Up to 350 jobs are under threat at North Tyneside Council. Union members were informed this week that the council had submitted an HR1 notification form, detailing potential redundancies.
The authority’s chief executive Patrick Melia said the potential job losses are in light of the council’s budget reducing by up to £50m.
“It is expected that the Council’s budget will reduce by £46 – £50m over the next three years.
“As part of this process we are required to issue an HR1 notice, which is a formal legal document which confirms the possible reduction in posts expected over a period of time.
“We will once again put our efforts into working with trade unions on any measures which will mitigate or reduce the number of compulsory redundancies necessary.”
He added that the council has a good track record in minimising the number of compulsory redundancies and in previous years many redundancies had been voluntary.
Source – Newcastle Evening Chronicle, 03 Oct 2014
The North East has more than 1,000 fewer police officers than it did five years ago after five consecutive year of job losses.
New figures show that Northumbria, Cleveland and Durham police forces all lost officers last year, and though there were small rises in the force numbers for Cumbria and North Yorkshire, the total number of officers in the region fell below 9,000 for the first time since records began in 2003.
By contrast, there were 10,142 policemen and women in the North in 2010 when the coalition Government came to power.
Among biggest losers in numbers this year was Cleveland Police, which contracted by 5.6% this year, one of the biggest reductions in the country and far more than the 1.3% reduction nationally. 81 officers left the force in the past year – more than three a fortnight.
Northumbria, the region’s largest force, lost 104 officers in the year, a 2.8% drop, while Durham lost 74 officers. Its 5.4% reduction was also one of the biggest in the country.
Police Federation general secretary Andy Fittes said: “The latest police workforce national statistics for England and Wales show that numbers of police workers are now at a 12-year low.
“Cuts to policing have put a strain on all aspects of the service and while officers have been doing an incredible job to bridge the gaps, cracks are beginning to show and they are telling us they are feeling the pressure.
“The nature of offending is starting to change but we have seen many of our specialist teams and units, who work to address these changes, cut or under threat.
“While officers throughout the country continue to work incredibly hard on a daily basis keeping society safe, it would be wrong to assume these cuts aren’t starting to have a noticeable effect.”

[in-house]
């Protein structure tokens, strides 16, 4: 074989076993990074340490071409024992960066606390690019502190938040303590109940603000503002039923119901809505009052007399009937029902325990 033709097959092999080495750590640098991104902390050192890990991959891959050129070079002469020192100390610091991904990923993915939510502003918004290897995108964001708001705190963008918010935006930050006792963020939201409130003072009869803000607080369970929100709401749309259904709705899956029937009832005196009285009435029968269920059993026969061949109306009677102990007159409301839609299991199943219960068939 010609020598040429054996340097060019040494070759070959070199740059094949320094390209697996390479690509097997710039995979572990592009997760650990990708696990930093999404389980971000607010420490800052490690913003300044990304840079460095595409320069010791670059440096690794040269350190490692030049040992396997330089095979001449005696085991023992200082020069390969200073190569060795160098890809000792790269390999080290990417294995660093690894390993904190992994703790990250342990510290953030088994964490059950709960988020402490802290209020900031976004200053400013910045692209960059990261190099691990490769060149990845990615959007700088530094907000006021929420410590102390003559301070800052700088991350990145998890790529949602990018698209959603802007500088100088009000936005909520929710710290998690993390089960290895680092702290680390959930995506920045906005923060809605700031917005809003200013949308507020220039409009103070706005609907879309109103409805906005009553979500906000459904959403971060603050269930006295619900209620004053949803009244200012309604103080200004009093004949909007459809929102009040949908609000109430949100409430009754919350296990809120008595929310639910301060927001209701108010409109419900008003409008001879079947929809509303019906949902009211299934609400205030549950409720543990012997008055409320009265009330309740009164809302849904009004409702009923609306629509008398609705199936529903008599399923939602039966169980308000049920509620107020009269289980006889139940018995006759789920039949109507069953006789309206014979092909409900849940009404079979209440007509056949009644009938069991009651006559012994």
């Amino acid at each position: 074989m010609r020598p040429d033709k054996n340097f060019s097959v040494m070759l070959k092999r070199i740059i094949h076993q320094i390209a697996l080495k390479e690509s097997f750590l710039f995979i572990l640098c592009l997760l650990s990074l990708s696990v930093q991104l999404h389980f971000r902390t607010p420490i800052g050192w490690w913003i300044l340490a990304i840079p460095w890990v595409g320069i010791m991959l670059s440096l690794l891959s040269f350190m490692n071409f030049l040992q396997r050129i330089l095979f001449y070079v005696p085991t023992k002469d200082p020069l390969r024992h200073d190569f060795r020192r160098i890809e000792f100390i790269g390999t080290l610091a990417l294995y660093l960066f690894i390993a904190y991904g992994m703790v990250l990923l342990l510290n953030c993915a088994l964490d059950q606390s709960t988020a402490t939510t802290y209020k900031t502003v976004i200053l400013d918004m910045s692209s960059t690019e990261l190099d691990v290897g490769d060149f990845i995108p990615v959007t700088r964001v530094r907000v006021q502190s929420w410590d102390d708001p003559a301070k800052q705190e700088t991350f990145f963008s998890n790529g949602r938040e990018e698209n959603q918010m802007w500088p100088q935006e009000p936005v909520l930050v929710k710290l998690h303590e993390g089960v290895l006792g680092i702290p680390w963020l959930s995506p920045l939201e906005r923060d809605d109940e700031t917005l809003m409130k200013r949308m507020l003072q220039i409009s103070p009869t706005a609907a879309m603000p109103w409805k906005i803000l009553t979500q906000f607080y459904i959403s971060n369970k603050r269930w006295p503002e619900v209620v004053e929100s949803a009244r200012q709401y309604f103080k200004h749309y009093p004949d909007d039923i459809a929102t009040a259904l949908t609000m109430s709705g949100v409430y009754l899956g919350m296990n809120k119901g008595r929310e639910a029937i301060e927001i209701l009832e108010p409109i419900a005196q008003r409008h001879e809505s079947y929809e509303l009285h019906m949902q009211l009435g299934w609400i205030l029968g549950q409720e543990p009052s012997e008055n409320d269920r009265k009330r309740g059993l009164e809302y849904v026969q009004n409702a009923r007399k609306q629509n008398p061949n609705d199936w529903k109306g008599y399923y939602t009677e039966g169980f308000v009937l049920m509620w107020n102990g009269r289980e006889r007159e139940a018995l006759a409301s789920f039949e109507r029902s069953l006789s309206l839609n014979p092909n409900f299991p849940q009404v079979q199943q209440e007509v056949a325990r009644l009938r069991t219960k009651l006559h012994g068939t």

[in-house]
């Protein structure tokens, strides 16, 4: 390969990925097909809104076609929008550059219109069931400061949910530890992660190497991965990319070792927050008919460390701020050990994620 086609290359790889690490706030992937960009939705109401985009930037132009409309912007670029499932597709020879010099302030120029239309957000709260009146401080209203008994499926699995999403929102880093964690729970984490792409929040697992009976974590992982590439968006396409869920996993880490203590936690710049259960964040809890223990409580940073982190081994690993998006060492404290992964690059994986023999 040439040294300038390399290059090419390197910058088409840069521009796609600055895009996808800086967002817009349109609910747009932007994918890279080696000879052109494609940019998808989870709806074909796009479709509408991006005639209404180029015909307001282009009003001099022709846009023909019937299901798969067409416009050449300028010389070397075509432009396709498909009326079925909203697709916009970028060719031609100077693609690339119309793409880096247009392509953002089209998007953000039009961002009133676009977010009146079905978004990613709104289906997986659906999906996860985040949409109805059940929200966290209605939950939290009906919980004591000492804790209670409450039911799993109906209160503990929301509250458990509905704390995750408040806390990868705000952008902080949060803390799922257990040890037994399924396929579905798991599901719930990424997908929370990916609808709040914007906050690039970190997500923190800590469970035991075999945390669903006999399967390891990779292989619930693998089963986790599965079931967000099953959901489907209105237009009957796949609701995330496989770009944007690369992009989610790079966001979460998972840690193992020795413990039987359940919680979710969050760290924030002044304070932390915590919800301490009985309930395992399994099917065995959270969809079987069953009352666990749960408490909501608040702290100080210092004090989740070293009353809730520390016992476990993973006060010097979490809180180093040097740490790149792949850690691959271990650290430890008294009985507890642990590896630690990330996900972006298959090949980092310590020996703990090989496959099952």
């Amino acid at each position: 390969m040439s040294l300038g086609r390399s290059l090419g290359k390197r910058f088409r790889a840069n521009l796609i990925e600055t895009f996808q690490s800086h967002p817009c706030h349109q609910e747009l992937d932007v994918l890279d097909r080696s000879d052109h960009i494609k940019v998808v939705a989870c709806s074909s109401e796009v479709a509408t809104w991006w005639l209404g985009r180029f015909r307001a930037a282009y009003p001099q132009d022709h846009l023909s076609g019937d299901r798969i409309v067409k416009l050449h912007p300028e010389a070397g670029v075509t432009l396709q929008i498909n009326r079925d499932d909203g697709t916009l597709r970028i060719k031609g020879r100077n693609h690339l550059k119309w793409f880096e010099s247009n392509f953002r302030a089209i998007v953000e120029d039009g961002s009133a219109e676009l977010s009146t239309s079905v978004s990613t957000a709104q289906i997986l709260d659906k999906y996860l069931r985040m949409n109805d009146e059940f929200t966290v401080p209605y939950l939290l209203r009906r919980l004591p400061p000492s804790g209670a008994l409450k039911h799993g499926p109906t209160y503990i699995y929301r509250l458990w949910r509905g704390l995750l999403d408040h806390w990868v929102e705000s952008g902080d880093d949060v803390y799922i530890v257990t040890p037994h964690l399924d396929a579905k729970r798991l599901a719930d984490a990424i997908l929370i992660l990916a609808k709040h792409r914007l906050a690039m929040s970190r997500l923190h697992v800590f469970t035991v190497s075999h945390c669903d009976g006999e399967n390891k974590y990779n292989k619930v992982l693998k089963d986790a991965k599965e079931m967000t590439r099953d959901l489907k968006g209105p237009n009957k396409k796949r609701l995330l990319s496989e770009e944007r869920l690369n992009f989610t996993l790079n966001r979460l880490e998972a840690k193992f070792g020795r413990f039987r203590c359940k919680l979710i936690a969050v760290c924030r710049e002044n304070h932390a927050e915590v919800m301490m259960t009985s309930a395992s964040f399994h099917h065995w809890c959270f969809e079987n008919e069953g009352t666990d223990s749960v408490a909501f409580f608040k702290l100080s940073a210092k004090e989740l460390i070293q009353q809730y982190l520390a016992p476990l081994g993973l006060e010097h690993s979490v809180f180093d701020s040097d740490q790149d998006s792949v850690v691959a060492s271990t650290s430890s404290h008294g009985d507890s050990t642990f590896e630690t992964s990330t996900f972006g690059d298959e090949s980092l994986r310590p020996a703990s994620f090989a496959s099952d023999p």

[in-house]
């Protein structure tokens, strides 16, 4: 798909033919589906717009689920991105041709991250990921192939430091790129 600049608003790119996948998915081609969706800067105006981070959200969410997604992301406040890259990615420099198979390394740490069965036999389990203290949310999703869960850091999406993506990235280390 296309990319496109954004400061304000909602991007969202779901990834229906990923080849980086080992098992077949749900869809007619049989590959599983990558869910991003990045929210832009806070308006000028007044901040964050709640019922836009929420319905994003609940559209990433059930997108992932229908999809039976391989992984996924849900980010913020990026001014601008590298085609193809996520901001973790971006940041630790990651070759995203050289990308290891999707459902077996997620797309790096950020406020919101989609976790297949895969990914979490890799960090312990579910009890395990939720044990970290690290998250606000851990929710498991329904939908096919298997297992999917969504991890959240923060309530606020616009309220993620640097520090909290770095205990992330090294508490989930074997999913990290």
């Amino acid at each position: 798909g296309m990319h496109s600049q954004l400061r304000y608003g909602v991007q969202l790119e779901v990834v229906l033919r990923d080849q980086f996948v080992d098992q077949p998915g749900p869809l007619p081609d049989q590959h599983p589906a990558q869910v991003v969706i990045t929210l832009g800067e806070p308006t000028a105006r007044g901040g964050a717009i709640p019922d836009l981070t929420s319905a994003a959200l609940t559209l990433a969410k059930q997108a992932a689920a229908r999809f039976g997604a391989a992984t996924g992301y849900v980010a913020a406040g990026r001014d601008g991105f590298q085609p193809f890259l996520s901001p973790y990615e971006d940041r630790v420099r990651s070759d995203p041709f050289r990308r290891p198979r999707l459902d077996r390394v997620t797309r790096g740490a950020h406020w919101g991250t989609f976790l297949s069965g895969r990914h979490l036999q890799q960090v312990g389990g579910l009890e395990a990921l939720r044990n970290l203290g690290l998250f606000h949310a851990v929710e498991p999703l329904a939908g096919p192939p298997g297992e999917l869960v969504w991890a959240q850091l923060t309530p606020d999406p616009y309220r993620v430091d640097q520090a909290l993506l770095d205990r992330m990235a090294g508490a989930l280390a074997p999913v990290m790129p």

Nationally, nine of the 43 police forces in England and Wales increased their numbers between 2013 and 2014. Cumbria added 29 new members of staff while North Yorkshire added 38. The biggest increase was to the British Transport Police, which got 260 new members of staff.
Nobody was available at the local forces for comment.
Source – Sunday Sun, 20 July 2014
Another £20m of cuts will see councils end their historic “paternal provider” role, a chief executive has admitted.
North Tyneside Council’s most senior official, Patrick Melia, has said the nature of local authorities will change to one that “steps in when people fall”.
The council needs to reduce its spending by 2018 by around £20m, and is now preparing to set out three years worth of spending plans as it looks at the next budget rounds.
Mr Melia said that if his £150m budget is “spent wisely we can still do a lot of good with it”.
Alongside that cash comes health spending, and money for schools, homes and building work which will still see some half a billion pounds spent in the borough, something the chief executive says is “a cause for optimism”.
The council official said that while he cannot rule out job losses at the council over the next three years, he could point to a strong record at the council of avoiding compulsory redundancies, and was hopeful to make the process as painless as possible.
He said: “Local government in the North East has been paternalistic. We have always wanted to care for people, with the recession we have had and the way things are we now have to help people to do these things for themselves, but to be there to catch people if they do it for themselves.
“We will be moving away from being a paternalistic provider of services to one that enables people to look after themselves, and reduce demand for services as a result.”
Mr Melia added: “We are working now on a plan that sees us think three years ahead. If our share of local spending is £150m by then how best do we spend that money?
“It means we have to redesign how we deliver services here.
“I think one thing we need to think about as part of that is we often talk of hard to reach people, but it is the council that can be hard to reach for some people.